Local government in Dominica is a bit different than what I am accustomed to in the USA. The five elected council persons are joined by three councilors selected by the national government. All eight are referred to as council members and treated equally, as (to their credit) no distinction seems to be made between those who were appointed and those who ran in the election.
I'm guessing that they prefer having an even number of council members, because this encourages consensus, since if something doesn't get a majority of at least five members, then it can't be undertaken. In other words, a slim majority of just one vote can't make a difference, as happens when you have an odd number on the council. Even numbers require a two vote margin (in this case, 5 to 3).
On Monday, trucks from the Bureau of Local Government (or some similarly named bureaucratic agency) showed up with tents, chairs, and a low platform stage. They set it all up at the edge of the playing field close to the village. Madras cloth material (a Dominican tradition) was affixed to the upper sides of the tent, the Dominican flag was set up, balloons were inflated, and floral arrangements were added. In a short time during the afternoon, a nice venue was created.
The ceremony started at 4:00 with the arrival of dignitaries. There were three members of Parliament there, including one who was serving as the Acting Prime Minister (since our Prime Minister was currently out of the country on business). Several other government officials were there as well.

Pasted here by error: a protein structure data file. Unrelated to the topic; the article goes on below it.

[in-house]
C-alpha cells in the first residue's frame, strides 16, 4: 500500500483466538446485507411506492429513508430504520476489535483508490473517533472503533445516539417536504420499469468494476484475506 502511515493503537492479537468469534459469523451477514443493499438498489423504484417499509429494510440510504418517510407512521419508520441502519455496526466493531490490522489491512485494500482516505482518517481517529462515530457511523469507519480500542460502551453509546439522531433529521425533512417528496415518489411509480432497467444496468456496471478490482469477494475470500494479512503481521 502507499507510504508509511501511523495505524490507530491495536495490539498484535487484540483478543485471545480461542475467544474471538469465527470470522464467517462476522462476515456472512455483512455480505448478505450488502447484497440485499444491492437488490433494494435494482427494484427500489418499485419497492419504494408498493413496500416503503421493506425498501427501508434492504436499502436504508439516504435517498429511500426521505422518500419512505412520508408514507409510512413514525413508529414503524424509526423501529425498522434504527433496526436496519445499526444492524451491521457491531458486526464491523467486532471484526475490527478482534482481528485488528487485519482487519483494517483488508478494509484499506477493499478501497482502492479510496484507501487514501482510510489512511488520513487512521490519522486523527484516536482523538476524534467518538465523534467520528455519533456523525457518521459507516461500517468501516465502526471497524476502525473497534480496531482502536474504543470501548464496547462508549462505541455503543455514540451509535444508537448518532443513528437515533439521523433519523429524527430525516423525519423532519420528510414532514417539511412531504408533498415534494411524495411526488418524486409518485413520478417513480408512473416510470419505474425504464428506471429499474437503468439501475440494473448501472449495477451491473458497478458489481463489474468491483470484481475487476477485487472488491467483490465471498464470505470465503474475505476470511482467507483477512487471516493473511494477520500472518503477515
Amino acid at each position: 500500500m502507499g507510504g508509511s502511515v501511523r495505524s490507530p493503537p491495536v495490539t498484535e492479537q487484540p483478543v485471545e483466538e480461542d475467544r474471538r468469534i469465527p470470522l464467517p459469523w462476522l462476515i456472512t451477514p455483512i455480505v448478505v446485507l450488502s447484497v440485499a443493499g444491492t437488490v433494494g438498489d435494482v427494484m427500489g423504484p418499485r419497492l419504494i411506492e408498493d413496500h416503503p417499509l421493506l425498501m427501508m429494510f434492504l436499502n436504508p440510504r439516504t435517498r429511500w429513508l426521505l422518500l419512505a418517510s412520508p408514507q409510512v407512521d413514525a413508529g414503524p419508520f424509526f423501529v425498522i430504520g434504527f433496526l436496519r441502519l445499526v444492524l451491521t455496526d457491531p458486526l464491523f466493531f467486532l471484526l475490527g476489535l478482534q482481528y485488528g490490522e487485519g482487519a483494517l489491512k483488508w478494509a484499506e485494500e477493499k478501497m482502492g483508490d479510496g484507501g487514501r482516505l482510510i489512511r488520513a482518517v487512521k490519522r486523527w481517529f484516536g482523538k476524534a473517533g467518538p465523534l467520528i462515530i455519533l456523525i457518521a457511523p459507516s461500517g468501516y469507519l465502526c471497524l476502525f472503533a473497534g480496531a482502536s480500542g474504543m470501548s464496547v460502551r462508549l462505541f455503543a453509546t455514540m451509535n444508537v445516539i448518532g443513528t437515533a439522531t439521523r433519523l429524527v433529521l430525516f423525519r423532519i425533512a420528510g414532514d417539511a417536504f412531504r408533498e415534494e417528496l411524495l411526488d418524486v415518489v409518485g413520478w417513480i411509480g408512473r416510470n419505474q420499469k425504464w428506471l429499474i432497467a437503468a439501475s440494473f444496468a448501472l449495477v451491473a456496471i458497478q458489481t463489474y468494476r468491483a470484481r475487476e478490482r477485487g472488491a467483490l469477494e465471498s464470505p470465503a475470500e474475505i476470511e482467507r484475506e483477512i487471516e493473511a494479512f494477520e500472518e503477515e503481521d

However, the highest official who came was none other than the President of Dominica, Charles Savarin. Here is a picture of him being escorted from the sharp black BMW limousine that brought him to our isolated village from the capital (notice the small Dominican flag on the front corner of the car).
Dominica has a population of about 70,000 (which is a good bit less than the 90,000 residents of Wood County whom I was elected to serve two four-year terms in 1992 and 1996). The island is divided up into 12 parishes, which each elect a parliamentary representative (often referred to as a "par rep").
From among these 12, one is selected to serve as the Prime Minister, which is the real seat of power in this country. The President, although highly respected, seems to me to be more of a figurehead for ceremonial purposes. However, everyone seemed proud that he was there.
After some initial remarks, each of the new council members was formally sworn into office, in a manner similar to the swearing in ceremonies that I went through. Below is a picture of my host-sister being sworn in.